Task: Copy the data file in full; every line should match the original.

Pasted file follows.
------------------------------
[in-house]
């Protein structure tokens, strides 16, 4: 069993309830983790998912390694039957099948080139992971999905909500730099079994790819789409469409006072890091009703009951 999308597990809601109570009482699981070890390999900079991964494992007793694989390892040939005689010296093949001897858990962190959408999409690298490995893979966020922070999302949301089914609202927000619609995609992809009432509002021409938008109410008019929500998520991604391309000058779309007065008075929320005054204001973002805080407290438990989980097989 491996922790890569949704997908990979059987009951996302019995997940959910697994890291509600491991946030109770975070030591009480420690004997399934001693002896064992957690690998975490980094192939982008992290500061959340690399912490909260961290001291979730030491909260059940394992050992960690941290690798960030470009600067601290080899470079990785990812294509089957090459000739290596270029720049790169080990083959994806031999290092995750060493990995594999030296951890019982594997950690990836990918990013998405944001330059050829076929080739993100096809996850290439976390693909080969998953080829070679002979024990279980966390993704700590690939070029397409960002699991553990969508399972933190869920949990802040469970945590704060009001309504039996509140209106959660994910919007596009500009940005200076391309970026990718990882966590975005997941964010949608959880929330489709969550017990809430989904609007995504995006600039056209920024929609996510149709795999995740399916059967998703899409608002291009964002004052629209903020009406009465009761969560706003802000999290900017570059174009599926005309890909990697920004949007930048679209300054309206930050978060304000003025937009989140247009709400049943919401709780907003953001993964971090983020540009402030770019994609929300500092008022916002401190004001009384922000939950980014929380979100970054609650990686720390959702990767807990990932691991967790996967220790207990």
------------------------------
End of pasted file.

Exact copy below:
[in-house]
């Protein structure tokens, strides 16, 4: 069993309830983790998912390694039957099948080139992971999905909500730099079994790819789409469409006072890091009703009951 999308597990809601109570009482699981070890390999900079991964494992007793694989390892040939005689010296093949001897858990962190959408999409690298490995893979966020922070999302949301089914609202927000619609995609992809009432509002021409938008109410008019929500998520991604391309000058779309007065008075929320005054204001973002805080407290438990989980097989 491996922790890569949704997908990979059987009951996302019995997940959910697994890291509600491991946030109770975070030591009480420690004997399934001693002896064992957690690998975490980094192939982008992290500061959340690399912490909260961290001291979730030491909260059940394992050992960690941290690798960030470009600067601290080899470079990785990812294509089957090459000739290596270029720049790169080990083959994806031999290092995750060493990995594999030296951890019982594997950690990836990918990013998405944001330059050829076929080739993100096809996850290439976390693909080969998953080829070679002979024990279980966390993704700590690939070029397409960002699991553990969508399972933190869920949990802040469970945590704060009001309504039996509140209106959660994910919007596009500009940005200076391309970026990718990882966590975005997941964010949608959880929330489709969550017990809430989904609007995504995006600039056209920024929609996510149709795999995740399916059967998703899409608002291009964002004052629209903020009406009465009761969560706003802000999290900017570059174009599926005309890909990697920004949007930048679209300054309206930050978060304000003025937009989140247009709400049943919401709780907003953001993964971090983020540009402030770019994609929300500092008022916002401190004001009384922000939950980014929380979100970054609650990686720390959702990767807990990932691991967790996967220790207990």